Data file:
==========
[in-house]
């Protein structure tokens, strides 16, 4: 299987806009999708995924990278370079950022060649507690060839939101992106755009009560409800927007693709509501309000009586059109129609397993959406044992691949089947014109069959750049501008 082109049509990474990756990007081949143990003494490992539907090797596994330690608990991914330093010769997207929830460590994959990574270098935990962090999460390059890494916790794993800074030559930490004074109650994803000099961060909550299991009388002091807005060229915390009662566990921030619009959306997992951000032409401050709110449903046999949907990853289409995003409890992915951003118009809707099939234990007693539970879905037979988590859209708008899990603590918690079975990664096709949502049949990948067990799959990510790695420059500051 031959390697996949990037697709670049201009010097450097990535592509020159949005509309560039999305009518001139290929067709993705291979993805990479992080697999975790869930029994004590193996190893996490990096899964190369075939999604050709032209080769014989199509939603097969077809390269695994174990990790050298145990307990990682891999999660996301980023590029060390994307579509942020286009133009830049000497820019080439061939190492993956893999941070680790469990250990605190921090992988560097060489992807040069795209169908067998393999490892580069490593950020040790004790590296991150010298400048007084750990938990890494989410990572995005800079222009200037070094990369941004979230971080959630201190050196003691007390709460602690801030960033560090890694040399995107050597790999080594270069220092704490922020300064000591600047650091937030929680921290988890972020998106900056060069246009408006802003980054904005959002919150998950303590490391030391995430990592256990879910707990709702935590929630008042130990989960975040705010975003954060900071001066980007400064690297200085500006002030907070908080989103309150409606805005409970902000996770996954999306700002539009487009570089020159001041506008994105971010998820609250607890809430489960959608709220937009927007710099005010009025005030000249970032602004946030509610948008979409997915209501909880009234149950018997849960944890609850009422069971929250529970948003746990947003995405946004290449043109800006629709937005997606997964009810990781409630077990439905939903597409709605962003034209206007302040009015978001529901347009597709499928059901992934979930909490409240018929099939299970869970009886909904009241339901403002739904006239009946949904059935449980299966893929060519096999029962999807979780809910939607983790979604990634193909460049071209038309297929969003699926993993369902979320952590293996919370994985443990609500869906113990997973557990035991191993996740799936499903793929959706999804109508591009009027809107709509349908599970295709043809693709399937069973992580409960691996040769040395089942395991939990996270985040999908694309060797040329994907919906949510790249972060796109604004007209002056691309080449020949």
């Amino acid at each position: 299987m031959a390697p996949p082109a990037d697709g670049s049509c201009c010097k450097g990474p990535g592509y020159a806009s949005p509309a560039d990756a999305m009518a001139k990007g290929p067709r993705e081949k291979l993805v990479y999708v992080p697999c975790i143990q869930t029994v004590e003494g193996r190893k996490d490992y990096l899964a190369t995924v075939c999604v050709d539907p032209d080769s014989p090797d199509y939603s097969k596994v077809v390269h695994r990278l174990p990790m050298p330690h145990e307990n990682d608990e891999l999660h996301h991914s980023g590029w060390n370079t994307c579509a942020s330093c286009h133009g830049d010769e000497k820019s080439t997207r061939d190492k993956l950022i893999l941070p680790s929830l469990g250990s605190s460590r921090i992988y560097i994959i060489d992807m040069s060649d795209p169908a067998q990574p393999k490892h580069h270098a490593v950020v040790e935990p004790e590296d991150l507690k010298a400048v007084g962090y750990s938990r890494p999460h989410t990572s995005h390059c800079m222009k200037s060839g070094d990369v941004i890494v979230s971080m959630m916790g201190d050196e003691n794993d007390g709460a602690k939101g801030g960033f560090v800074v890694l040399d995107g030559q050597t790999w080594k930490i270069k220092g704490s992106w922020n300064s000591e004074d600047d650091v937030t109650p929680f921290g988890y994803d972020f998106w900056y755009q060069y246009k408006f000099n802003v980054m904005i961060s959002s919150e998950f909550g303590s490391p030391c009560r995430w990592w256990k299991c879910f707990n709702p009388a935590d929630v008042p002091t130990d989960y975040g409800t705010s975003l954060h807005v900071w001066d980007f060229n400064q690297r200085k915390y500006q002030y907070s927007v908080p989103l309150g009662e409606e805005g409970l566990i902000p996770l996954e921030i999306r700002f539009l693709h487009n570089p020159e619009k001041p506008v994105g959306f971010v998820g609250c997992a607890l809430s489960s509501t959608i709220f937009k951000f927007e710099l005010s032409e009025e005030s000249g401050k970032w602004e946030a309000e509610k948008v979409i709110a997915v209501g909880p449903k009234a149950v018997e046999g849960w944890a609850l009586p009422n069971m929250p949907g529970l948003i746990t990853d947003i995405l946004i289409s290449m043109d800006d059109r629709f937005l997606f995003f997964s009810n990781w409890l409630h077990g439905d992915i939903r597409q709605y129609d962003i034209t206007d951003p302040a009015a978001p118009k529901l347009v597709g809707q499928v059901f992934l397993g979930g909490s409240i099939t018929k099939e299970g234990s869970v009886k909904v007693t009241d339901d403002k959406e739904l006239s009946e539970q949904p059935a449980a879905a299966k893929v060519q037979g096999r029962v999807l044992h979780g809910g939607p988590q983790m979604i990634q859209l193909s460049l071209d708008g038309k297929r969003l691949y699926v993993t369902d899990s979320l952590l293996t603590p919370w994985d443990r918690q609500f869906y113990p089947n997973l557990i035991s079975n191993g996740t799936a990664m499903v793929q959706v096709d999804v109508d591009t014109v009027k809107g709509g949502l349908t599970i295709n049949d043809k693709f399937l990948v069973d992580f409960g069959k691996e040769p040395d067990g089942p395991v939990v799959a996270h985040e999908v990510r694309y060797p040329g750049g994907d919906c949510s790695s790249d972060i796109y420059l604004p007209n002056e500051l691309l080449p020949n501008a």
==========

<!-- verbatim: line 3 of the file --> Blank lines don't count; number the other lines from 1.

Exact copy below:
């Amino acid at each position: 299987m031959a390697p996949p082109a990037d697709g670049s049509c201009c010097k450097g990474p990535g592509y020159a806009s949005p509309a560039d990756a999305m009518a001139k990007g290929p067709r993705e081949k291979l993805v990479y999708v992080p697999c975790i143990q869930t029994v004590e003494g193996r190893k996490d490992y990096l899964a190369t995924v075939c999604v050709d539907p032209d080769s014989p090797d199509y939603s097969k596994v077809v390269h695994r990278l174990p990790m050298p330690h145990e307990n990682d608990e891999l999660h996301h991914s980023g590029w060390n370079t994307c579509a942020s330093c286009h133009g830049d010769e000497k820019s080439t997207r061939d190492k993956l950022i893999l941070p680790s929830l469990g250990s605190s460590r921090i992988y560097i994959i060489d992807m040069s060649d795209p169908a067998q990574p393999k490892h580069h270098a490593v950020v040790e935990p004790e590296d991150l507690k010298a400048v007084g962090y750990s938990r890494p999460h989410t990572s995005h390059c800079m222009k200037s060839g070094d990369v941004i890494v979230s971080m959630m916790g201190d050196e003691n794993d007390g709460a602690k939101g801030g960033f560090v800074v890694l040399d995107g030559q050597t790999w080594k930490i270069k220092g704490s992106w922020n300064s000591e004074d600047d650091v937030t109650p929680f921290g988890y994803d972020f998106w900056y755009q060069y246009k408006f000099n802003v980054m904005i961060s959002s919150e998950f909550g303590s490391p030391c009560r995430w990592w256990k299991c879910f707990n709702p009388a935590d929630v008042p002091t130990d989960y975040g409800t705010s975003l954060h807005v900071w001066d980007f060229n400064q690297r200085k915390y500006q002030y907070s927007v908080p989103l309150g009662e409606e805005g409970l566990i902000p996770l996954e921030i999306r700002f539009l693709h487009n570089p020159e619009k001041p506008v994105g959306f971010v998820g609250c997992a607890l809430s489960s509501t959608i709220f937009k951000f927007e710099l005010s032409e009025e005030s000249g401050k970032w602004e946030a309000e509610k948008v979409i709110a997915v209501g909880p449903k009234a149950v018997e046999g849960w944890a609850l009586p009422n069971m929250p949907g529970l948003i746990t990853d947003i995405l946004i289409s290449m043109d800006d059109r629709f937005l997606f995003f997964s009810n990781w409890l409630h077990g439905d992915i939903r597409q709605y129609d962003i034209t206007d951003p302040a009015a978001p118009k529901l347009v597709g809707q499928v059901f992934l397993g979930g909490s409240i099939t018929k099939e299970g234990s869970v009886k909904v007693t009241d339901d403002k959406e739904l006239s009946e539970q949904p059935a449980a879905a299966k893929v060519q037979g096999r029962v999807l044992h979780g809910g939607p988590q983790m979604i990634q859209l193909s460049l071209d708008g038309k297929r969003l691949y699926v993993t369902d899990s979320l952590l293996t603590p919370w994985d443990r918690q609500f869906y113990p089947n997973l557990i035991s079975n191993g996740t799936a990664m499903v793929q959706v096709d999804v109508d591009t014109v009027k809107g709509g949502l349908t599970i295709n049949d043809k693709f399937l990948v069973d992580f409960g069959k691996e040769p040395d067990g089942p395991v939990v799959a996270h985040e999908v990510r694309y060797p040329g750049g994907d919906c949510s790695s790249d972060i796109y420059l604004p007209n002056e500051l691309l080449p020949n501008a």